Treasury Bond market implications of a declining RBA bond purchase program
This edition of Investor Insights considers the potential Treasury Bond market implications of a declining RBA bond purchase program.
Central banks broadened their range of policy tools at the onset of the COVID-19 pandemic. For the RBA this included government bond purchases to support market functioning, achieving a specific yield target (YCC), and injecting liquidity into domestic financial markets through a general bond buying program (typically referred to as QE). Recent economic recovery has allowed many central banks, including the RBA, to either signal or start reducing secondary market sovereign bond market purchases. The RBA has slowed its rate of Treasury Bond purchases from $4.0 billion a week to $3.2 billion a week and announced it will review this operation again in February 2022; at which point it is expected to own around 36% of Treasury Bonds on issue (based on announcements to date).
Withdrawal of RBA Treasury Bond purchases
Chart 1 shows actual and forecast Treasury Bonds on issue at the end of each financial year and the RBA holdings as a proportion of the market (with forecasts based on publicly available announcements). Indications for Treasury Bonds on issue are based on MYEFO 2021-22 forecasts and AOFM projections.
Chart 1. Forecast Treasury Bonds outstanding and RBA holdings
Source: Treasury - MYEFO 2021-22, RBA, AOFM
The main points to note are that:
- Since 2019‑20 the ‘free float’ of Treasury Bonds has increased marginally for the AGS market, even as the RBA has increased its holdings to over 30%. However, this does not hold for individual bond lines falling within the RBA bond buying programs given that establishing new maturities has reduced the concentration of AOFM issuance.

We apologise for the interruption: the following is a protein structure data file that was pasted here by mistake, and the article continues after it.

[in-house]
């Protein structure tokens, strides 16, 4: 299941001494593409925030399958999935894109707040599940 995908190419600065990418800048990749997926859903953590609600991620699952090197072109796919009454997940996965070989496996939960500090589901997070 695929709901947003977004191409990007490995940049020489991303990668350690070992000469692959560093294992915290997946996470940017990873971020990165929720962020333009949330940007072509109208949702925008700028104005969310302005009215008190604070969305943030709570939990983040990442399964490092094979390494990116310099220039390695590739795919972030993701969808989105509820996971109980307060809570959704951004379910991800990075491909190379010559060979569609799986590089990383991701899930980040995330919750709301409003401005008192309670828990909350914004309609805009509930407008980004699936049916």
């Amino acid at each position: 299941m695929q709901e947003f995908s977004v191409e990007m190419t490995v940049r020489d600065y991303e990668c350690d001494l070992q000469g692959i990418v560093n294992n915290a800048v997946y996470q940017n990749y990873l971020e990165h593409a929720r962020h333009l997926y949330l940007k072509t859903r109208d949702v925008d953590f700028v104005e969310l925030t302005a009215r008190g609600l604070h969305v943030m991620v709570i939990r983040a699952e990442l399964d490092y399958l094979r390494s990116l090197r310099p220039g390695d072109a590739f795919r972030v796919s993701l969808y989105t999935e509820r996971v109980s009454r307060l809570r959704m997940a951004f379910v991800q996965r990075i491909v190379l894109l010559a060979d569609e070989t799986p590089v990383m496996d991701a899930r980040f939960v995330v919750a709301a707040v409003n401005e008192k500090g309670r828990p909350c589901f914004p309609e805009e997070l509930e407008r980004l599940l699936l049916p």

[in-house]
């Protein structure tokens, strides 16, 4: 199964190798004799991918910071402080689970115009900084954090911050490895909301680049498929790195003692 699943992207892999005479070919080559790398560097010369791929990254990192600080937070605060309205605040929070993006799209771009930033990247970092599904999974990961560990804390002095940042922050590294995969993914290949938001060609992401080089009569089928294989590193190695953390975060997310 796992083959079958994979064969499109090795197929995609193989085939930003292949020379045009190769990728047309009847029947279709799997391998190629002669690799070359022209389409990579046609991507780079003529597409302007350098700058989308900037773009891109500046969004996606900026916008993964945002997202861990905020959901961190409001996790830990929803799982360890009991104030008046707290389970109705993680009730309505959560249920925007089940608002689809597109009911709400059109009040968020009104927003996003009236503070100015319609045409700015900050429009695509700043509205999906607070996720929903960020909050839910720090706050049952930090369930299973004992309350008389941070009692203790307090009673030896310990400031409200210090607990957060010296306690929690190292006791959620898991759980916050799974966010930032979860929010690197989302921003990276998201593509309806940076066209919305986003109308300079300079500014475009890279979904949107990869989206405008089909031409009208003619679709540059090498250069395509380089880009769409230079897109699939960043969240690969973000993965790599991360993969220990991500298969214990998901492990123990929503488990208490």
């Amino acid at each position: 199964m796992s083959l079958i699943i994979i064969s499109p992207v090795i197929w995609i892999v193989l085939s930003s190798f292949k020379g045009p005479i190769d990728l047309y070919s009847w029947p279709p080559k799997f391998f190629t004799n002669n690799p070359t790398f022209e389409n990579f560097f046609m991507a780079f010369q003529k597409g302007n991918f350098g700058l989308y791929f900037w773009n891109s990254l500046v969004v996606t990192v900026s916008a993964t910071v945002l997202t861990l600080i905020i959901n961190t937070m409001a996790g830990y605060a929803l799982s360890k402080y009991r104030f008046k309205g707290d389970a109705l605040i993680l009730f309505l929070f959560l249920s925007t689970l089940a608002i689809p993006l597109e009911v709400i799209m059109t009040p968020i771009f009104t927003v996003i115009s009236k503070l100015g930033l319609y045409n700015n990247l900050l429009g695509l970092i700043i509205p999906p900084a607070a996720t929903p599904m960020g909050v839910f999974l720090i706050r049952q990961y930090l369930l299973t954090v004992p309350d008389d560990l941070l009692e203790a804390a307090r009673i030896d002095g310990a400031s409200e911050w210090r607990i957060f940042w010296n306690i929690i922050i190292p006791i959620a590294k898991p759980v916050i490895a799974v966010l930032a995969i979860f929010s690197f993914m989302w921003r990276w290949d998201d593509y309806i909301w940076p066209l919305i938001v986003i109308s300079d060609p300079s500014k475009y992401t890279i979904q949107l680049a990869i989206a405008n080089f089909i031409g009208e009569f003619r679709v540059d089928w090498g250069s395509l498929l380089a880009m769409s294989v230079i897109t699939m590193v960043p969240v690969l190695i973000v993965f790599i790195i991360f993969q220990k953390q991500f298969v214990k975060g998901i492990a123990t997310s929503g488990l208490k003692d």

- RBA holdings as a proportion of total Treasury Bonds outstanding are expected to decline gradually.
- AOFM gross issuance is forecast to remain elevated compared to pre-pandemic levels.
Outlook for investor holdings of Treasury Bonds
Shifts in investor holdings
To gauge how different market participants may respond to a further reduction, or cessation, of RBA bond purchases it is instructive to look at how the holdings of different categories of investors have changed since the onset of the pandemic. Chart 2 shows this according to three broad categories of investor (in addition to the RBA).
Domestic banks (Authorised Deposit-taking Institutions) and non-residents began to increase their holdings from March 2020 as AOFM (pandemic related) issuance increased sharply.
Since the RBA commenced its broad bond purchase program in late 2020, ADIs have reduced Treasury Bond holdings to the greatest extent, either by participating directly in RBA tenders or indirectly via intermediaries. In contrast non-resident holdings have fallen only marginally in outright terms, although this is more complex to understand given the influences of foreign exchange and cross-sovereign market yield variations.
Chart 2. Shift in investor holdings of Australian Government Bonds
Outlook for ADI holdings of Australian Government Bonds
Chart 3 shows that ADI holdings of Australian Government Bonds (AGBs)  have fallen appreciably more since late 2020 than their holdings of semi-government bonds. This reflects higher yields on semis, that in turn reduces the HQLA holding costs for ADIs against the alternative of AGBs. ADIs have effectively swapped one form of HQLA (bonds) for another (exchange settlement balances).
Chart 3. ADI holdings of high-quality liquid assets (HQLA)
Source: ABS, RBA
AGB holdings by ADIs as a proportion of the market fell from 26% in September 2020 to 12% in September 2021. While ADIs won’t immediately retrace the unwinding of their AGB holdings in response to an RBA withdrawal from its broad bond purchase program per se, there are several factors which will support a resumption of AGB buying by ADIs.
- Phasing out of the committed liquidity fund (CLF) will require higher HQLA holdings (including AGBs).